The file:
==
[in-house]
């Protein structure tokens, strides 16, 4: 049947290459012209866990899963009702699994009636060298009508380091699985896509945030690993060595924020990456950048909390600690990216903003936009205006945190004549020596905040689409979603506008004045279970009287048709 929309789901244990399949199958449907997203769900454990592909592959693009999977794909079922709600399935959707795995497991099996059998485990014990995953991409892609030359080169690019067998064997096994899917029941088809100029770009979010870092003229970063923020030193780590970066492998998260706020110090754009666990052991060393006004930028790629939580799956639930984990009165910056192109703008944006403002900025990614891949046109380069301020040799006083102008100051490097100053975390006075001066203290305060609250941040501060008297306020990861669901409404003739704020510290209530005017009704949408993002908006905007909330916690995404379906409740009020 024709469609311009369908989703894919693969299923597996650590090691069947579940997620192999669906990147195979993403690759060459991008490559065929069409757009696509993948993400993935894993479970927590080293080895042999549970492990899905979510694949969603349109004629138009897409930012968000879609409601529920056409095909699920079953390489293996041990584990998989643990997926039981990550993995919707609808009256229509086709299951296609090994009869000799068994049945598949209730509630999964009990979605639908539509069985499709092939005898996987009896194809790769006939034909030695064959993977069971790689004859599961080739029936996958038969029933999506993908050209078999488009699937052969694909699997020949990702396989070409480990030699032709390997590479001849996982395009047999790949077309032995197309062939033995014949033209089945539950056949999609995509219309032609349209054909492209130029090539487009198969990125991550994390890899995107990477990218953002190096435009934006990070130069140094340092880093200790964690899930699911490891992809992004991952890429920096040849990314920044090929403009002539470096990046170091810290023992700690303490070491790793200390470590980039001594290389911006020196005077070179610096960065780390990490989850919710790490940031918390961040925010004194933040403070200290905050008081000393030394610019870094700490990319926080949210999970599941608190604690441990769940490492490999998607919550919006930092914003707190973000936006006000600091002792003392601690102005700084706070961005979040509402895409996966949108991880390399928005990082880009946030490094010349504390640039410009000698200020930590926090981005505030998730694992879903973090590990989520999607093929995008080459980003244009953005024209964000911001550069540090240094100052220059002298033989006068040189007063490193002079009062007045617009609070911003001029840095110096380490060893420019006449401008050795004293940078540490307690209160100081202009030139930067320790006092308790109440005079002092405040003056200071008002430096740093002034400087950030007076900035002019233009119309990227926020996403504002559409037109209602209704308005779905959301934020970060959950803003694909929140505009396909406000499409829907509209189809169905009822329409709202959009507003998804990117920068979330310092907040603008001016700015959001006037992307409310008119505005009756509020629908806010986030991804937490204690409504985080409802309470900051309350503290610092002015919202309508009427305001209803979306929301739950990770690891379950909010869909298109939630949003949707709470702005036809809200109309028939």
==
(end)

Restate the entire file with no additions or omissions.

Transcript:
[in-house]
């Protein structure tokens, strides 16, 4: 049947290459012209866990899963009702699994009636060298009508380091699985896509945030690993060595924020990456950048909390600690990216903003936009205006945190004549020596905040689409979603506008004045279970009287048709 929309789901244990399949199958449907997203769900454990592909592959693009999977794909079922709600399935959707795995497991099996059998485990014990995953991409892609030359080169690019067998064997096994899917029941088809100029770009979010870092003229970063923020030193780590970066492998998260706020110090754009666990052991060393006004930028790629939580799956639930984990009165910056192109703008944006403002900025990614891949046109380069301020040799006083102008100051490097100053975390006075001066203290305060609250941040501060008297306020990861669901409404003739704020510290209530005017009704949408993002908006905007909330916690995404379906409740009020 024709469609311009369908989703894919693969299923597996650590090691069947579940997620192999669906990147195979993403690759060459991008490559065929069409757009696509993948993400993935894993479970927590080293080895042999549970492990899905979510694949969603349109004629138009897409930012968000879609409601529920056409095909699920079953390489293996041990584990998989643990997926039981990550993995919707609808009256229509086709299951296609090994009869000799068994049945598949209730509630999964009990979605639908539509069985499709092939005898996987009896194809790769006939034909030695064959993977069971790689004859599961080739029936996958038969029933999506993908050209078999488009699937052969694909699997020949990702396989070409480990030699032709390997590479001849996982395009047999790949077309032995197309062939033995014949033209089945539950056949999609995509219309032609349209054909492209130029090539487009198969990125991550994390890899995107990477990218953002190096435009934006990070130069140094340092880093200790964690899930699911490891992809992004991952890429920096040849990314920044090929403009002539470096990046170091810290023992700690303490070491790793200390470590980039001594290389911006020196005077070179610096960065780390990490989850919710790490940031918390961040925010004194933040403070200290905050008081000393030394610019870094700490990319926080949210999970599941608190604690441990769940490492490999998607919550919006930092914003707190973000936006006000600091002792003392601690102005700084706070961005979040509402895409996966949108991880390399928005990082880009946030490094010349504390640039410009000698200020930590926090981005505030998730694992879903973090590990989520999607093929995008080459980003244009953005024209964000911001550069540090240094100052220059002298033989006068040189007063490193002079009062007045617009609070911003001029840095110096380490060893420019006449401008050795004293940078540490307690209160100081202009030139930067320790006092308790109440005079002092405040003056200071008002430096740093002034400087950030007076900035002019233009119309990227926020996403504002559409037109209602209704308005779905959301934020970060959950803003694909929140505009396909406000499409829907509209189809169905009822329409709202959009507003998804990117920068979330310092907040603008001016700015959001006037992307409310008119505005009756509020629908806010986030991804937490204690409504985080409802309470900051309350503290610092002015919202309508009427305001209803979306929301739950990770690891379950909010869909298109939630949003949707709470702005036809809200109309028939």